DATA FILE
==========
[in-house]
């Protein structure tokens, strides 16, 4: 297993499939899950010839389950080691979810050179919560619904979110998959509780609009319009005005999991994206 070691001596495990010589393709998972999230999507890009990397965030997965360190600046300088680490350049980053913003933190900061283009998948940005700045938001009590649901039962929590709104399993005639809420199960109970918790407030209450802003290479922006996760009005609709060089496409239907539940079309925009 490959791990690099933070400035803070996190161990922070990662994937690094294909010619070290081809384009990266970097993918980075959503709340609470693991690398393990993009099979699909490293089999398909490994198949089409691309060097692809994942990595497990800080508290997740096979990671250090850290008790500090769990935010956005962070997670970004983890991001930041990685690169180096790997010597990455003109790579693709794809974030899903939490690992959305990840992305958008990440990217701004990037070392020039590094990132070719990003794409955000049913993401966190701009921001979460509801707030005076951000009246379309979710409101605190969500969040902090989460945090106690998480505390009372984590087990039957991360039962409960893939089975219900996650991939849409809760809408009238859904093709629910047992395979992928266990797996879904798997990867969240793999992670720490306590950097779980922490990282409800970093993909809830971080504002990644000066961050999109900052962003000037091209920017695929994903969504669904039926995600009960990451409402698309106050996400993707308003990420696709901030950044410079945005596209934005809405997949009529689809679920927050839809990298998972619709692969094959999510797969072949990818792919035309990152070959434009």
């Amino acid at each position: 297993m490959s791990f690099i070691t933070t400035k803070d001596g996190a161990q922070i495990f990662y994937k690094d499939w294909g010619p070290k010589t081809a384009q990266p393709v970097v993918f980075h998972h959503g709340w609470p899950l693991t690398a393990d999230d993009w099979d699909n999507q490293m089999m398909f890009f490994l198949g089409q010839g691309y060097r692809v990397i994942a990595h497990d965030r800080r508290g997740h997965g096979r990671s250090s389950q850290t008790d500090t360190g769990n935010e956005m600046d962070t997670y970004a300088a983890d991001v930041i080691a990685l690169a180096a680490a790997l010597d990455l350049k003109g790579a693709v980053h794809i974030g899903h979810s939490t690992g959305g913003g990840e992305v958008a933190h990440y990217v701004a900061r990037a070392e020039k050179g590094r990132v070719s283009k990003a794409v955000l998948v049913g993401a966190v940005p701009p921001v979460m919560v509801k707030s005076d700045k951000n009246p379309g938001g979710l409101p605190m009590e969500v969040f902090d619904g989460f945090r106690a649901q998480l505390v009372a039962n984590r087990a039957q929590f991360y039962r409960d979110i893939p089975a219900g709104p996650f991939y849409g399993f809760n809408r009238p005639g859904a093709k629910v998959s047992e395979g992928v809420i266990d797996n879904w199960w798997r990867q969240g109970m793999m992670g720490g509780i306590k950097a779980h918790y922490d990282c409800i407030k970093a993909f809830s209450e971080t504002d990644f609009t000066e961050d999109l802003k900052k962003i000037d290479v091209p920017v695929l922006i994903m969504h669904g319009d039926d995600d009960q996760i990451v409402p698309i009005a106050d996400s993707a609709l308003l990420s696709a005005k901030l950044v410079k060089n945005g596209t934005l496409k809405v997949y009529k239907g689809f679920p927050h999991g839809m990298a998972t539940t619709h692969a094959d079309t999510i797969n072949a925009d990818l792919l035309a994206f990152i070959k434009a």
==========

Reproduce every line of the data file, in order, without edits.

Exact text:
[in-house]
């Protein structure tokens, strides 16, 4: 297993499939899950010839389950080691979810050179919560619904979110998959509780609009319009005005999991994206 070691001596495990010589393709998972999230999507890009990397965030997965360190600046300088680490350049980053913003933190900061283009998948940005700045938001009590649901039962929590709104399993005639809420199960109970918790407030209450802003290479922006996760009005609709060089496409239907539940079309925009 490959791990690099933070400035803070996190161990922070990662994937690094294909010619070290081809384009990266970097993918980075959503709340609470693991690398393990993009099979699909490293089999398909490994198949089409691309060097692809994942990595497990800080508290997740096979990671250090850290008790500090769990935010956005962070997670970004983890991001930041990685690169180096790997010597990455003109790579693709794809974030899903939490690992959305990840992305958008990440990217701004990037070392020039590094990132070719990003794409955000049913993401966190701009921001979460509801707030005076951000009246379309979710409101605190969500969040902090989460945090106690998480505390009372984590087990039957991360039962409960893939089975219900996650991939849409809760809408009238859904093709629910047992395979992928266990797996879904798997990867969240793999992670720490306590950097779980922490990282409800970093993909809830971080504002990644000066961050999109900052962003000037091209920017695929994903969504669904039926995600009960990451409402698309106050996400993707308003990420696709901030950044410079945005596209934005809405997949009529689809679920927050839809990298998972619709692969094959999510797969072949990818792919035309990152070959434009």
């Amino acid at each position: 297993m490959s791990f690099i070691t933070t400035k803070d001596g996190a161990q922070i495990f990662y994937k690094d499939w294909g010619p070290k010589t081809a384009q990266p393709v970097v993918f980075h998972h959503g709340w609470p899950l693991t690398a393990d999230d993009w099979d699909n999507q490293m089999m398909f890009f490994l198949g089409q010839g691309y060097r692809v990397i994942a990595h497990d965030r800080r508290g997740h997965g096979r990671s250090s389950q850290t008790d500090t360190g769990n935010e956005m600046d962070t997670y970004a300088a983890d991001v930041i080691a990685l690169a180096a680490a790997l010597d990455l350049k003109g790579a693709v980053h794809i974030g899903h979810s939490t690992g959305g913003g990840e992305v958008a933190h990440y990217v701004a900061r990037a070392e020039k050179g590094r990132v070719s283009k990003a794409v955000l998948v049913g993401a966190v940005p701009p921001v979460m919560v509801k707030s005076d700045k951000n009246p379309g938001g979710l409101p605190m009590e969500v969040f902090d619904g989460f945090r106690a649901q998480l505390v009372a039962n984590r087990a039957q929590f991360y039962r409960d979110i893939p089975a219900g709104p996650f991939y849409g399993f809760n809408r009238p005639g859904a093709k629910v998959s047992e395979g992928v809420i266990d797996n879904w199960w798997r990867q969240g109970m793999m992670g720490g509780i306590k950097a779980h918790y922490d990282c409800i407030k970093a993909f809830s209450e971080t504002d990644f609009t000066e961050d999109l802003k900052k962003i000037d290479v091209p920017v695929l922006i994903m969504h669904g319009d039926d995600d009960q996760i990451v409402p698309i009005a106050d996400s993707a609709l308003l990420s696709a005005k901030l950044v410079k060089n945005g596209t934005l496409k809405v997949y009529k239907g689809f679920p927050h999991g839809m990298a998972t539940t619709h692969a094959d079309t999510i797969n072949a925009d990818l792919l035309a994206f990152i070959k434009a």